The experience described below was pivotal in my growth as I gained a deeper appreciation of the skills I was beginning to take for granted.
It’s good to be in a sweatlodge again, to let go of the external world and be in the power of the darkness, the heat, the drumming, the songs, and the prayers. I have attended these ceremonies for several years. I have always found them to be beautiful and powerful times of healing, sharing, and guidance.
The sweatlodge is about ten feet in diameter. Its skeleton is a frame of sticks that have been ceremonially bent, stuck in the ground, and tied together in the shape of an inverted bowl. The cover and door are made of layers of blankets, enough of them that no light penetrates. We crawl through the small doorway when we enter, moving sunwise around the inside of the lodge (this direction is also known as “clockwise”; did you know that the hands of a clock move that way because that’s the direction that shadows move on a sunny day?).
In the center of the lodge is a shallow pit. Not far outside the entrance, there is a fire with rocks that have been heating for close to two hours. We enter and sit in a circle inside the lodge. I have been given the honor of keeping the fire. This includes the responsibility of carrying the rocks (the “Old Ones”) from the fire to the sweatlodge entrance. Pat, the elder who is conducting the ceremony, uses two forked sticks to maneuver them into the central pit. He places the first five deliberately, one in the center and four more in the directions of east, south, west, and north. For this first round, I bring three more stones after the first five—eight rocks in all. The people in the lodge greet the rocks as I bring them in, much as one would welcome revered elders.
After bringing the rocks to the door, I put more wood on the fire to keep the other Old Ones smiling (red hot). Then I enter the lodge, and when Pat gives the word, I bring the door down to begin the first of the four rounds.
The inside of the lodge is lightless except for the dim glow of the red-hot rocks. My mind knows that this small dome is close to capacity with ten of us in it, yet I feel vast space around me, filled with energies and spirits.
There is a sputtering hiss as Pat pours water onto the rocks. Steam comes down over our heads like a hot, heavy blanket. We lose track of whether the water running on our bodies is condensation or perspiration. The darkness and heat, Pat’s words, drumbeats, and songs move us into an altered state of consciousness.
In the second round of the ceremony, I see in the blackness the spirit of an osprey come down to land gently beside a young woman, resting with her and leaning in with a message. Two other spirits come in as well, to be with two young men in the lodge. I have never met any of these young people before today, yet I am told why each of them is being visited by a particular animal spirit. I am also instructed to ask permission to share the information.
When the door flap is thrown back to signal the end of the second round, I tell Pat that I have something to offer the three young people and ask his permission to share. After a brief moment, in which I sense him checking with his own guides, Pat says, “Please.” I speak about what I saw and its meaning. The messages are of affirmation and encouragement for these young people. Later, I find out that they are all in difficult circumstances—“youth at risk” is the current term—and I understand better the messages and their importance.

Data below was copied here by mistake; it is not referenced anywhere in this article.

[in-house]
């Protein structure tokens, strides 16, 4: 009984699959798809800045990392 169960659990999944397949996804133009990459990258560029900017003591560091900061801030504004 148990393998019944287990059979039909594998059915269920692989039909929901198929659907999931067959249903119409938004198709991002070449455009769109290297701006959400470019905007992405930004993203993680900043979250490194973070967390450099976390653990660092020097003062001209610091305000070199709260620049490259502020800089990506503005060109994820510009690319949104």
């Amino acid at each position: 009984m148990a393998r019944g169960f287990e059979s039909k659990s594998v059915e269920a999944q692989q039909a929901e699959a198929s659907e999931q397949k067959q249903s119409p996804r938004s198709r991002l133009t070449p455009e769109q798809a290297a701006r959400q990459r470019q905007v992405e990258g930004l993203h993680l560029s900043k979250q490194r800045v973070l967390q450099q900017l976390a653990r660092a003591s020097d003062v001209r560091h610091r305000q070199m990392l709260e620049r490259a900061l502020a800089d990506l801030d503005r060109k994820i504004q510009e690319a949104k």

After the ceremony we emerge into a bright and beautiful summer day, shifting from one world to another. We’re hot and sweaty. Some of us use a handy garden hose for a welcome cold rinse. As we dry ourselves, one of the women who was in the ceremony says to me, “That’s a great gift you have.”
For a moment I am in a state of confusion. Then I realize that she is referring to my sharing of what I saw in the second round, and I respond, “Thank you.” That is all there is to say because for me this is not a great gift. It is a learned and practiced skill, and it is accessible to all of us.
Everyone has the ability to experience the realms beyond the physical. Consider this analogy. We are born with the ability to run. I remember hearing that children rarely walk before the age of four. Once they’re able to move on two feet, they run.
We all started with this ability. Some of us are naturally able to run faster than others. Others, regardless of whether they can outrun their peers, decide there is something about running that draws them. They become joggers or competitive runners. And there are those who want to improve their ability to run. They find themselves a coach. With the help of their coach, they develop higher speed and greater endurance.
From among the dedicated runners come the elite, the champions.
Just as we all have the ability to run, we all have the ability to connect with a spiritual life. Some find that the spiritual aspect contains something meaningful for them. They take up a spiritual path or develop the spiritual aspect of their lives through religion, meditation, shamanic training, time in nature, or other practice.
Some choose to find a teacher. They learn concepts and techniques for strengthening their spiritual consciousness and power. They train for spiritual development in the same way that a runner trains to improve speed and endurance.
Out of that group of spiritual practitioners emerge those who become the analogy of elite runners: spiritual leaders, shamans, or holy people.
The key point is that spiritual development is available to all of us. I have had students whose ability is an astonishing delight to observe. I have also had students who struggle every step of the way, and whose courage and determination have inspired me.
Posted May 14, 2021